So one of our lasts posts of the year is our favourite books that were released in 2017. Of course we didn’t read the exact same books so we’ve decided to list our combined favourites and some of our personal choices. Overall, 2017 was filled with a lot of amazing and diverse books which has made us both very hopeful for the upcoming years. These authors have really stepped up their games and we hope you find something you want to read if you haven’t already. Continue reading “Best books of 2017”
TRIGGER WARNINGS FOR SUICIDE MENTIONS & MENTAL ILLNESS
Her story is a phenomenon. Her life is a disaster.
In the real world, Eliza Mirk is shy, weird, and friendless. Online, she’s LadyConstellation, the anonymous creator of the wildly popular webcomic Monstrous Sea. Eliza can’t imagine enjoying the real world as much as she loves the online one, and she has no desire to try.
Then Wallace Warland, Monstrous Sea’s biggest fanfiction writer, transfers to her school. Wallace thinks Eliza is just another fan, and as he draws her out of her shell, she begins to wonder if a life offline might be worthwhile.
But when Eliza’s secret is accidentally shared with the world, everything she’s built—her story, her relationship with Wallace, and even her sanity—begins to fall apart.
Do you know that feeling when you finish a book and all you want to do is track down the author and give them a huge hug? That’s what I felt upon finishing Eliza and Her Monsters.
I’m not going to sit here and say that it’s diverse because it isn’t. I’m not going to sit here and say it’s something I’ve never read before because certain aspects reminded me of Radio Silence which is another book I loved but both of those things didn’t stop me from enjoying it and feeling a deep connection with the main character, Eliza. Eliza is the anonymous creator of an online webcomic called Monstrous Sea and the comic and its fandom are huge. However, Eliza is just a teenage girl struggling through high school and dealing with home life. It isn’t stated until later on in the book but it is clear from the beginning that she suffers with an anxiety disorder. I know this purely because I do too and I noticed the symptoms. Between that and the fact thats she only feels at home when she’s online, talking to her online friends and being a part of forums, I saw a lot of myself in her. Her parents struggle to understand her ‘obsession’ with her phone and computer, Eliza feels that her two younger brothers are like strangers to her and her only friends are Emmy and Max, two Monstrous Sea fans she met online.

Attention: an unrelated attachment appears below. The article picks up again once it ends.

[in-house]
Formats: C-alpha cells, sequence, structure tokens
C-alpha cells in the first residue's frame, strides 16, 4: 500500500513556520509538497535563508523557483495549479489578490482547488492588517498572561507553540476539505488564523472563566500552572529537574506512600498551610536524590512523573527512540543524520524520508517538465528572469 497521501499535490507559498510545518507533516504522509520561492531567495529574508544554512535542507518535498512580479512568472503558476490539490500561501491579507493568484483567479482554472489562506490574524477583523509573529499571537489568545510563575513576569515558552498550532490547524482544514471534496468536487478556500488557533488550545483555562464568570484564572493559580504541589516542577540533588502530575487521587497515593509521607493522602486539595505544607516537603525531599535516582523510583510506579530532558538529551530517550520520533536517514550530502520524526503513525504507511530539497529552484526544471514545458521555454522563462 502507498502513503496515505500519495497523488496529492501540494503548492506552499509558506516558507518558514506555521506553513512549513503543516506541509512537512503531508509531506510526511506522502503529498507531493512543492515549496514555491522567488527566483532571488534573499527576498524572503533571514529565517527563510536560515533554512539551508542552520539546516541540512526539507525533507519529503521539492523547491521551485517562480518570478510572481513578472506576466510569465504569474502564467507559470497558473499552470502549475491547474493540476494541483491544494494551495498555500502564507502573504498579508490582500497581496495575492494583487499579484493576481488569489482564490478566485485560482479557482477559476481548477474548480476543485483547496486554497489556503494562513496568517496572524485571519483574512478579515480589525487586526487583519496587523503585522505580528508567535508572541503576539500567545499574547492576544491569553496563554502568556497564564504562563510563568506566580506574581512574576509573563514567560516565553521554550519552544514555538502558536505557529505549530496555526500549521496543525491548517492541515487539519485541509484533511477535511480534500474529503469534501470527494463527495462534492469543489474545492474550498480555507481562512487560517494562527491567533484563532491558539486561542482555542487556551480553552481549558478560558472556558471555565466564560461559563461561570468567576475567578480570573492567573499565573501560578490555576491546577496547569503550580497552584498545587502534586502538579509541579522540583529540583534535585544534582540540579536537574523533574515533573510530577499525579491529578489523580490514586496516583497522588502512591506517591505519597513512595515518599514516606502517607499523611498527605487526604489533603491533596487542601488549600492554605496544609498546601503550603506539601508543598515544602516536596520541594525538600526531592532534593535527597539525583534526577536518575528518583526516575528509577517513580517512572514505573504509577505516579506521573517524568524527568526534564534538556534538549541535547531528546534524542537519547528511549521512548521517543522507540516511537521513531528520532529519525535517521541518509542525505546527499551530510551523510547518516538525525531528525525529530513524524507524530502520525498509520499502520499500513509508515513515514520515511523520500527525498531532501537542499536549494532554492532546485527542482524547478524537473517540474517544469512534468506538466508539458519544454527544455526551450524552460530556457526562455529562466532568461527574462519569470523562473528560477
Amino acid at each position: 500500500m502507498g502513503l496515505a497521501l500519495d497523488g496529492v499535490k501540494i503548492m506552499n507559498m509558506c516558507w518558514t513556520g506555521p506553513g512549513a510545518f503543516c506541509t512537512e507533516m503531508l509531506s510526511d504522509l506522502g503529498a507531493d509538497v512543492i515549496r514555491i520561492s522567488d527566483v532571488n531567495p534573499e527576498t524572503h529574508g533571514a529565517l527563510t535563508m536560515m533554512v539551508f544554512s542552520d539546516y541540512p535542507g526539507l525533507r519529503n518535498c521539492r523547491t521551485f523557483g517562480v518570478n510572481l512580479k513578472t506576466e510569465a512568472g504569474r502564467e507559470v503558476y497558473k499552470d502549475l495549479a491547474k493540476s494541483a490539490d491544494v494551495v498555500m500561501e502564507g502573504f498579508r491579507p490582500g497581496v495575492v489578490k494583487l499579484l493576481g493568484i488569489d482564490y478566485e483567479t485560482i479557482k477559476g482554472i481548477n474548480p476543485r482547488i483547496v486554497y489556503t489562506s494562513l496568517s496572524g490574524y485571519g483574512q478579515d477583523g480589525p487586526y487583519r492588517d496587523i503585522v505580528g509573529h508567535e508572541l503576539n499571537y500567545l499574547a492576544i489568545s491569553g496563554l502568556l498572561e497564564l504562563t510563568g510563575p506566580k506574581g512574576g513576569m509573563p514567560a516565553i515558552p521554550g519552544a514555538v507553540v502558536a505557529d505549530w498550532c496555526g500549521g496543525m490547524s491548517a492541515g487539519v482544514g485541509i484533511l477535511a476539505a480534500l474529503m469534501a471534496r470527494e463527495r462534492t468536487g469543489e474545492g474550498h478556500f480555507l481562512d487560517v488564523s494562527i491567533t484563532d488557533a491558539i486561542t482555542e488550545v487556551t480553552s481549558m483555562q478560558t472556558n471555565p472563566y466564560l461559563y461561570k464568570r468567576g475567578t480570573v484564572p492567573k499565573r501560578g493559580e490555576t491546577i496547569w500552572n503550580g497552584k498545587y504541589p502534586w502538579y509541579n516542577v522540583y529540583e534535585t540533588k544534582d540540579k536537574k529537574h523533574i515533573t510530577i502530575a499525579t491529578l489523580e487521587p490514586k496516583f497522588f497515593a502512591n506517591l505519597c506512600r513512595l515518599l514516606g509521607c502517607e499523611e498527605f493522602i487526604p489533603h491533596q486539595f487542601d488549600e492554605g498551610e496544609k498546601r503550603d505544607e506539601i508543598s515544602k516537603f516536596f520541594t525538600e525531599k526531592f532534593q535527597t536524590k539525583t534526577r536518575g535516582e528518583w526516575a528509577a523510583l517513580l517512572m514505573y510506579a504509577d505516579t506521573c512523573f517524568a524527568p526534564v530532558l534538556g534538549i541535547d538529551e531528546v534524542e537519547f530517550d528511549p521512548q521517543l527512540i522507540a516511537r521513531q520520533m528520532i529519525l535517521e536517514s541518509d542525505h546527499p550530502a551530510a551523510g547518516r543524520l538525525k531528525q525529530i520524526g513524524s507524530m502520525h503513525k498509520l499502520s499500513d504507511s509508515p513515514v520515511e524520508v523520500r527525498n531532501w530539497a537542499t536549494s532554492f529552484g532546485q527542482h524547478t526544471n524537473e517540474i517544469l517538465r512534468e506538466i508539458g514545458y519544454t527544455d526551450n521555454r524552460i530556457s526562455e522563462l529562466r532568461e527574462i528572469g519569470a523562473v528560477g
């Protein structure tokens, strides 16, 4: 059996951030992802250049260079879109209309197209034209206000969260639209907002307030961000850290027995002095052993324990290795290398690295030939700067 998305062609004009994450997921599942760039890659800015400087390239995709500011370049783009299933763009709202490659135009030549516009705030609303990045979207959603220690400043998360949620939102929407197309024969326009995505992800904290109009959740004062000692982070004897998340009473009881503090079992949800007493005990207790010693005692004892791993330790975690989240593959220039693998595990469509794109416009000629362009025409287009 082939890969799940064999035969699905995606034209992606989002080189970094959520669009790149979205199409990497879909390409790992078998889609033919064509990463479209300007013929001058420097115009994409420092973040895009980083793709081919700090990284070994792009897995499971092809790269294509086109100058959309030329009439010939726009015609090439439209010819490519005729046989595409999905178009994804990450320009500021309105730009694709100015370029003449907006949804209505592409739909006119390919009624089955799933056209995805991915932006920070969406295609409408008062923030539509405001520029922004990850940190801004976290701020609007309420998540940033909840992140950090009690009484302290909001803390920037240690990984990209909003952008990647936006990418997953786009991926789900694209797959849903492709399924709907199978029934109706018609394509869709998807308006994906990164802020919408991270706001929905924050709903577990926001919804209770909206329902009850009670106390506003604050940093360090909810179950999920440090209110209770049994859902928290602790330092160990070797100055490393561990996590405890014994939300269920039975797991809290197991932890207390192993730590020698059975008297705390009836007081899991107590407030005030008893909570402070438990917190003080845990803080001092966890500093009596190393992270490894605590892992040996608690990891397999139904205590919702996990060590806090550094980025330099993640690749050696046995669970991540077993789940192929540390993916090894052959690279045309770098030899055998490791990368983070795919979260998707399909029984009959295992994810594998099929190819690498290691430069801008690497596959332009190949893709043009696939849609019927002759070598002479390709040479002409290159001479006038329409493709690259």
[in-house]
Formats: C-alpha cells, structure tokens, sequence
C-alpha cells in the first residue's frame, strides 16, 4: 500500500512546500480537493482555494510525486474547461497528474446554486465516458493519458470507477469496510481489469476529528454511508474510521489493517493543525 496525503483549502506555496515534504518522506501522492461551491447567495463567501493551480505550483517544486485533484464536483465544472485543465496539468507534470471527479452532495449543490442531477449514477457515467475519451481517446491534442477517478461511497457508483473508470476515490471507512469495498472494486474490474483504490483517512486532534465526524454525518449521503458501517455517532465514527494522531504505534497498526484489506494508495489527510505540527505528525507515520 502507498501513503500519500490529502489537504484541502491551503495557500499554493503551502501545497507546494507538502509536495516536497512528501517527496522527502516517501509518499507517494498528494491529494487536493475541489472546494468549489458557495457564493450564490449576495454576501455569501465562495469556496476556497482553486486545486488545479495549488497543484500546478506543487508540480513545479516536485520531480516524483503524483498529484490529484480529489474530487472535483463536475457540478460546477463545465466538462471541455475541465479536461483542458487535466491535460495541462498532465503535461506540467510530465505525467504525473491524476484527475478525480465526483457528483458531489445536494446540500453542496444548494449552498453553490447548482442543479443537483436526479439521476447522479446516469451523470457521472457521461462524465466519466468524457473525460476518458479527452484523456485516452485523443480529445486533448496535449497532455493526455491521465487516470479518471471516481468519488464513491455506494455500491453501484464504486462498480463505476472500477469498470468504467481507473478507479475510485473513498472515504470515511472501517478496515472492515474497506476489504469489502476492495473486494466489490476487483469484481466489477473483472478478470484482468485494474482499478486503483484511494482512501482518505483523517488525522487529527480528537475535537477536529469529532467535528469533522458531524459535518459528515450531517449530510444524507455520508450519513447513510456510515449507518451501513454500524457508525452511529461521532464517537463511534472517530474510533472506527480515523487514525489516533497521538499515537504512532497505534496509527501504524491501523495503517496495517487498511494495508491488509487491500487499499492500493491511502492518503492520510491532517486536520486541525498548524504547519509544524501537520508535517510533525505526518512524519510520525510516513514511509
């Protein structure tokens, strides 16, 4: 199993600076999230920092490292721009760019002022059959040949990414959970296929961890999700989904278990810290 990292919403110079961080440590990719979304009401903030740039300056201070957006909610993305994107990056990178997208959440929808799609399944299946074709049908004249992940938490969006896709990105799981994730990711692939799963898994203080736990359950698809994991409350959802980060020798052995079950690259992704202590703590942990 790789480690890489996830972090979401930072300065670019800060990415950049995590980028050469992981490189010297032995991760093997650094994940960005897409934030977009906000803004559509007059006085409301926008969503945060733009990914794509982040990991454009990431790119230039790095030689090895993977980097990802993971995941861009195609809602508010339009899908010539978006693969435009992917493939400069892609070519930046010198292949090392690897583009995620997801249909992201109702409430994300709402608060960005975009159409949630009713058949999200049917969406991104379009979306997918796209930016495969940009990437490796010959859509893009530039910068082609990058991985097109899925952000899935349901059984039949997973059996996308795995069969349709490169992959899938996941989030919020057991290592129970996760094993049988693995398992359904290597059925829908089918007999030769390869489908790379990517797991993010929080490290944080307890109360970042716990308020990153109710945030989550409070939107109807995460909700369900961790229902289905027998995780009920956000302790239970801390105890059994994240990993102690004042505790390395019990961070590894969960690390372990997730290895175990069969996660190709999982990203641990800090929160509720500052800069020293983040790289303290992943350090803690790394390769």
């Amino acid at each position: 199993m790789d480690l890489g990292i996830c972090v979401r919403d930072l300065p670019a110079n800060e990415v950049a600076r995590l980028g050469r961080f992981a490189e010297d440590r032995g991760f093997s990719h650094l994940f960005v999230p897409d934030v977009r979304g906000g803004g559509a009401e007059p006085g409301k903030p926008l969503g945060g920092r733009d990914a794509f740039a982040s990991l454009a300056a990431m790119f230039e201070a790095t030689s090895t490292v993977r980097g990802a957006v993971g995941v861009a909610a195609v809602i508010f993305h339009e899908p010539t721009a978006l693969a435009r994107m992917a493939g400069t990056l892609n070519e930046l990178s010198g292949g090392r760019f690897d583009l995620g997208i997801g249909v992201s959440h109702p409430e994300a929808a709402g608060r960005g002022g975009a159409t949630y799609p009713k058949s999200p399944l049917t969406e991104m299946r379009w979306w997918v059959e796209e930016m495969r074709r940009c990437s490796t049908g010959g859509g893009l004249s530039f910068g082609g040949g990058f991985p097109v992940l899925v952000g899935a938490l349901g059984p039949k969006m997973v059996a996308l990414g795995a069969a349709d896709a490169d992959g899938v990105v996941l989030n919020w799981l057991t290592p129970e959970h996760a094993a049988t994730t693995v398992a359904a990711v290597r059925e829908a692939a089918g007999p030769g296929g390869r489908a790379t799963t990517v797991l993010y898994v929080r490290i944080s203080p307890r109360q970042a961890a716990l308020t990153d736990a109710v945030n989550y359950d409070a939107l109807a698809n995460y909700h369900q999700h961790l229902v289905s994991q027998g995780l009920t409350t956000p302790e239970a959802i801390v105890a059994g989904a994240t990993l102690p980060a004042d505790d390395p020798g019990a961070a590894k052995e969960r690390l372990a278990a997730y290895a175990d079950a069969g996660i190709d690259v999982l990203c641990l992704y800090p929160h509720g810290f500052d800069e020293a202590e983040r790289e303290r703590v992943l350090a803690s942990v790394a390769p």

Essentially, this is a contemporary with romance added in. Yes, we have the trope of her falling in love with the new guy at school but it is so much more. Wallace, despite being built like a football player, is extremely shy and struggles with talking aloud so many of their first meetings take place purely with them talking via notes. He is a huge fan of Monstrous Sea and writes fan fiction – more specifically, he’s in the process of typing a transcript for it. Despite falling in love with him over time (and yes, it’s a slow burn), Eliza feels that she can’t tell him that she created his beloved series.
For reasons that I won’t spoil, Eliza goes through a spell of deep depression, resulting in contemplating suicide so TW for that. I think this was written very realistically and as a person who suffers with both anxiety and depression, seeing the two come together for Eliza was very real. Her and Wallace don’t magically cure each other – they both end up seeing therapists and working through their problems. Eliza grows a lot as a person throughout this novel, making it seem a lot longer than it was.
The book also includes Eliza’s artwork from her comic and what I assume is Wallace’s transcript so we can delve into the world of Monstrous Sea. Now I’m hoping it is actually released as a graphic novel (hint hint nudge nudge.) Overall, I would 100% recommend this book. Despite feeling like a light-hearted read, it deals with serious topics such as mental health, loss and the struggles teenagers can face daily. It deals with fandom life, the world of the internet and the age old argument of what defines ‘real’ friends.
Have you read this book?
Lots of love from Angharad @